Before the Alliance project opened with its centerpiece commercial airport, most of the area was farmland. Today, about 37,000 people work in the development, which houses more than 370 companies. And more is on the way.
Huge concrete warehouses are going up on both sides of the highway just south of Texas Motor Speedway.
“There’s 3.5 million square feet under construction in those three buildings — 1 million square feet of it is preleased,” said Mike Berry, president of developer Hillwood Properties.
Berry has been working on the project since he was hired by businessman Ross Perot Jr. and started on the day of the groundbreaking in 1988.
“It was quite a memorable first day on the job.”
Since then, Alliance, which is celebrating its 25th anniversary, has become one of the country’s largest and most successful commercial development projects.
But in 1989 when the project opened with its centerpiece commercial airport, most of the property was still just farmland. Most of the major roadways weren’t even built yet.
“Back then, the world stopped just north of Interstate 820” in far North Fort Worth, Berry said. “It was just a blank slate.”
Today I-35W through the 18,000-acre AllianceTexas project is crowded with traffic.
About 37,000 people work in the development, which houses more than 370 companies.
And more is on the way.
Hillwood Properties is building two million-square-foot warehouses. One is for LG Electronics; the other is a speculative distribution center.
Hillwood is also developing a 300,000-square-foot speculative industrial building in its Alliance Gateway business park.
“We have two smaller buildings we have on the drawing boards we haven’t pulled the trigger on, and those are almost ready to launch,” Berry said.
More going up
Trammell Crow Co. and Prudential Real Estate Investors are also developing a more than 1 million-square-foot speculative warehouse at Alliance just west of LG Electronics.
There’s now almost 34 million square feet of warehouse space at Alliance housing everything from FedEx packages to Amazon.com merchandise and Nestlé chocolate.
The Nestlé warehouse on State Highway 170 was one of the first built at Alliance back in the early 1990s.
Dallas developer Jeff Swope selected the site for the international food company after looking across North Texas.
“They had to have a rail-served site, and we couldn’t find one that met their needs,” said Swope, who’s one of the founders of Dallas-based Champion Partners. “Ross Perot Jr. took me out there in a helicopter to look at the land.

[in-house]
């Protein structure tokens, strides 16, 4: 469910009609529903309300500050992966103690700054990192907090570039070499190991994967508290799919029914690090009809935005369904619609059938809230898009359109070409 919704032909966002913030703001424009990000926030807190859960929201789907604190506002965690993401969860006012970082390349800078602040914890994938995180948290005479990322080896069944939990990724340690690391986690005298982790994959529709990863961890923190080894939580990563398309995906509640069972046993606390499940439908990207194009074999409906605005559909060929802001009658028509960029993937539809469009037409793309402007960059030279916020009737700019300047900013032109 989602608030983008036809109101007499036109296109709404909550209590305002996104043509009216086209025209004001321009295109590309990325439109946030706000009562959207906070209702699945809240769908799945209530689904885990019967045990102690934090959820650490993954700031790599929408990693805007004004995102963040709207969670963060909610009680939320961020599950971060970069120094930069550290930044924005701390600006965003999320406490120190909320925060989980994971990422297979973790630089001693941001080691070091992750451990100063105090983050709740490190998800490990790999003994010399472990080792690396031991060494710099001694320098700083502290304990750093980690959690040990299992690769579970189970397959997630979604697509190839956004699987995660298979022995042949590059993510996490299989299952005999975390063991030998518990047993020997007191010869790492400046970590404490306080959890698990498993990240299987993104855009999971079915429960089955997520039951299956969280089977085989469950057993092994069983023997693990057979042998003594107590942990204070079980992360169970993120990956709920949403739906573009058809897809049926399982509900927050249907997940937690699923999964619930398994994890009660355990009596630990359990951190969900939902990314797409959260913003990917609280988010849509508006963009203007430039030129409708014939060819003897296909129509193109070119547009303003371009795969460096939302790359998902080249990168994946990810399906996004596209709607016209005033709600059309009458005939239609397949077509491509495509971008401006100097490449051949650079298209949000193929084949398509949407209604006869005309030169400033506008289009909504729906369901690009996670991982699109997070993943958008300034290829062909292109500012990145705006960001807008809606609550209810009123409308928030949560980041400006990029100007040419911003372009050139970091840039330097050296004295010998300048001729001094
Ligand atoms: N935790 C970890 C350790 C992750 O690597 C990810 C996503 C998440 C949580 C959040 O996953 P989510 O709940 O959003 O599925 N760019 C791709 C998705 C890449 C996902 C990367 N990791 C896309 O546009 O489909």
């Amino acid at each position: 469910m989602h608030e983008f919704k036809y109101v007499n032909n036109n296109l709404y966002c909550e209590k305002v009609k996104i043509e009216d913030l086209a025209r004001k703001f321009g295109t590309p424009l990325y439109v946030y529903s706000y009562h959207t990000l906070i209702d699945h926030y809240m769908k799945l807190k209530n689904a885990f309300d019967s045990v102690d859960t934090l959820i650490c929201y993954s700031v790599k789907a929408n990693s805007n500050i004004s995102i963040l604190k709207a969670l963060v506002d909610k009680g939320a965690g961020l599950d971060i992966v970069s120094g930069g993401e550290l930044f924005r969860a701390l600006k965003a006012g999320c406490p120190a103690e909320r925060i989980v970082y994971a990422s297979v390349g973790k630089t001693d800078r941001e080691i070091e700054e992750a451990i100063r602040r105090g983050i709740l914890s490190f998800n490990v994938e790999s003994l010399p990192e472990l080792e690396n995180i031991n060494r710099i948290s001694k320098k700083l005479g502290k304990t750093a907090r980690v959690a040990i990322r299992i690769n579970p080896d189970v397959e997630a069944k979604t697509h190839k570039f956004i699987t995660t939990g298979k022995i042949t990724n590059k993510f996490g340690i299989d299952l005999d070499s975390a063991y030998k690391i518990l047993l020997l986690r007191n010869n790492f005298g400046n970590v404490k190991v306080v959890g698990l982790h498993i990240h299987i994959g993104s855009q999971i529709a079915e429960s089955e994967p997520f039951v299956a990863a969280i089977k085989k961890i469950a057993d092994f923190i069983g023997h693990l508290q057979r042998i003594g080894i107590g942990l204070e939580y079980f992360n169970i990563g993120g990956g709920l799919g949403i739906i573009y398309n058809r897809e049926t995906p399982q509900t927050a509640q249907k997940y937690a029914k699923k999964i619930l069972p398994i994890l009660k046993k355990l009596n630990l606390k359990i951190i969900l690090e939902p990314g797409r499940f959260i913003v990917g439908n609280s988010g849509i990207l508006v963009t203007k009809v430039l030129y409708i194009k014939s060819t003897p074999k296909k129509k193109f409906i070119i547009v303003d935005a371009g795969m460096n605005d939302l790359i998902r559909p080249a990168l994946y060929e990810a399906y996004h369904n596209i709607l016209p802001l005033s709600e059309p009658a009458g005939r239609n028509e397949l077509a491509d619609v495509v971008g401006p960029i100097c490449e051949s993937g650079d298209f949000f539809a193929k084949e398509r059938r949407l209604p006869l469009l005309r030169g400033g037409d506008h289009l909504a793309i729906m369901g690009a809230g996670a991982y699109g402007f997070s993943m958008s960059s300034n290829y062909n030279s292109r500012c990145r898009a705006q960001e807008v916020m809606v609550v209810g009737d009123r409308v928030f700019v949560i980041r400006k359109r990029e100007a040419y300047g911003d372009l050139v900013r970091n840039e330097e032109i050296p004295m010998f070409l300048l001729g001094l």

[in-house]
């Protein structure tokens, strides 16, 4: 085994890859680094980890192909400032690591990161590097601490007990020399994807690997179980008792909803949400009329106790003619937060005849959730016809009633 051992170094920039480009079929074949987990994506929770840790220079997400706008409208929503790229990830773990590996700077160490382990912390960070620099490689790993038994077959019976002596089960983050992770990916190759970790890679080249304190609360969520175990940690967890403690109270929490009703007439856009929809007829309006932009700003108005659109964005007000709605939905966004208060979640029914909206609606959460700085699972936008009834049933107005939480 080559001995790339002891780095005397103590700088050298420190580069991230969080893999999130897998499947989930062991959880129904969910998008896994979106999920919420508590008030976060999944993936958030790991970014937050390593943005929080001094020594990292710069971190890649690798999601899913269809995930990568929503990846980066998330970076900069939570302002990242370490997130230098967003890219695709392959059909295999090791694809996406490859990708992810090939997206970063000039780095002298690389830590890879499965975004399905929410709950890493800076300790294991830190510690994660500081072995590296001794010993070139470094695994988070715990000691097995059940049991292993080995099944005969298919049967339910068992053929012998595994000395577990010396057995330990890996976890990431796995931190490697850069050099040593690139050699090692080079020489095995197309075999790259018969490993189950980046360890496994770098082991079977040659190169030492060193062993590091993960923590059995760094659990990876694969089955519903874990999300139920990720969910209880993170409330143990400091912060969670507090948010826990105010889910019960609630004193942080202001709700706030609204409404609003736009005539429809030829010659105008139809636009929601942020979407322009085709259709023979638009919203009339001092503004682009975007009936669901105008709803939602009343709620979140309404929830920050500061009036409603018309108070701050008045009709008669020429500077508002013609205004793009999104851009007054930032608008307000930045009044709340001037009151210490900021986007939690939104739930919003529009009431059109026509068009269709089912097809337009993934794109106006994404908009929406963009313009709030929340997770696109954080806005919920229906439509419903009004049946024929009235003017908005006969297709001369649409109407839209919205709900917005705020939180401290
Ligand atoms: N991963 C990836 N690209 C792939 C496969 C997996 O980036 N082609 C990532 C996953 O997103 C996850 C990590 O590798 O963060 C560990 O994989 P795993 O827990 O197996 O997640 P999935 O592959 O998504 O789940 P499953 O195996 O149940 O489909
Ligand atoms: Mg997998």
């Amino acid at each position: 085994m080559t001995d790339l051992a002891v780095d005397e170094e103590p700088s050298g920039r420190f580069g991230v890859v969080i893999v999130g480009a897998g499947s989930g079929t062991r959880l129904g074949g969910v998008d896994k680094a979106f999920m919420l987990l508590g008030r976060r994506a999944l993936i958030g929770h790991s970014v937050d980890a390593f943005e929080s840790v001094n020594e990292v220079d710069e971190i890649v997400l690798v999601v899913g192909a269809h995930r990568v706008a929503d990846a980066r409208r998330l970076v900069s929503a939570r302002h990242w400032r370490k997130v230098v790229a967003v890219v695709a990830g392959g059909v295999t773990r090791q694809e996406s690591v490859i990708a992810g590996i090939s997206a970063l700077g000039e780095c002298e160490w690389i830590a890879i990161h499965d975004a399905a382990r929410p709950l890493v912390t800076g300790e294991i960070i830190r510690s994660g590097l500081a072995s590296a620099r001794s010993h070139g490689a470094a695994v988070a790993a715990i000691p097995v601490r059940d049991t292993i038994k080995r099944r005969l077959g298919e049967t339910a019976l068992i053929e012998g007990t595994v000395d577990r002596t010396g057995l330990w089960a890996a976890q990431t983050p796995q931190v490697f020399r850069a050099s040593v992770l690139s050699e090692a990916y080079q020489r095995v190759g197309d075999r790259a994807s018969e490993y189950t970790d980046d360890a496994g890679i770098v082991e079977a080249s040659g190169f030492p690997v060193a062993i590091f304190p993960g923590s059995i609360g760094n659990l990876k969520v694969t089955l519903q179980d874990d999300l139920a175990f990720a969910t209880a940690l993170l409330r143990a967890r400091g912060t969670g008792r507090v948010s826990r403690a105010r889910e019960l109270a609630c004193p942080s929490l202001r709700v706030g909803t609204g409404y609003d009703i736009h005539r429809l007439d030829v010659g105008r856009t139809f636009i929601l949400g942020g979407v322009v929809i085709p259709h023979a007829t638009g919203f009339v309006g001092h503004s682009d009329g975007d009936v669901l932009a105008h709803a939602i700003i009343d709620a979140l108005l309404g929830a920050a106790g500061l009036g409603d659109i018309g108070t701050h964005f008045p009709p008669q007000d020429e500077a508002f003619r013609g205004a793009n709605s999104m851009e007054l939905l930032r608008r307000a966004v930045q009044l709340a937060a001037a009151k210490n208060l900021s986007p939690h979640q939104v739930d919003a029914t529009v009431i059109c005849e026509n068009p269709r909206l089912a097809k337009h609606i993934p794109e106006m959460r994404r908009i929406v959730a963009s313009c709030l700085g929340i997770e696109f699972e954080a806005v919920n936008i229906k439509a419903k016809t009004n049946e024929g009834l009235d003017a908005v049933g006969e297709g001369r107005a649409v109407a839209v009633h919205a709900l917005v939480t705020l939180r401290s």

“This place was out in the middle of nowhere and nothing like it was now,” Swope said. “I stuck my neck out and convinced Nestlé that this was where they needed to go. And Perot did what he said it was going to do.”
When the Perot family began buying up land north of Fort Worth in the early 1980s, the rumor was that the property would be used for a giant automotive plant. Perot Sr. was on the board of directors at General Motors, and the car company was hunting for a spot for its new Saturn manufacturing center.
The Saturn plant never happened, and the brand is gone. But AllianceTexas keeps growing.
Berry estimates that the project is only about half built.
Along with warehouse space, new development includes almost 1 million square feet of shopping, an office building that just opened and hundreds of apartments.
“We have finished the next 360 apartments in our Alliance Town Center,” Berry said. “We just broke ground 60 days ago on a second phase of another 300 units.
“We have a 10-year business plan to build 3,100 units.”
The apartments are in a mixed-use district that includes a new $71 million HCA Hospital under construction.
The FAA’s new regional office complex is going up in the same area.
A greenbelt cuts through Alliance Town Center on the east side of I-35W. And Hillwood is working with the Lady Bird Johnson Wildflower Center to create a park and wildlife area.
“We are just seeding it right now, and this time next spring as this starts to bloom we plan to have some events,” Berry said.
But it’s warehouse buildings, not bluebonnets and sunflowers, that grow the thickest at Alliance.
When the airport opened in 1989, long-haul trucking and railroad terminals weren’t the prime focus.
“It was all about aviation and aerospace,” Berry said.
But as it turned out, Burlington Northern Santa Fe Railway’s intermodal terminal at Alliance and the highway network were big draws for warehouse tenants.
“We decided to stick with this industrial development business,” Berry said.
Industrial brokers say that while southern Dallas County is attracting a lot of attention these days from major warehouse tenants, AllianceTexas is still in the running for most deals.
“Almost every one of the big boxes considers that market,” said Chris Teesdale, executive vice president with Colliers International.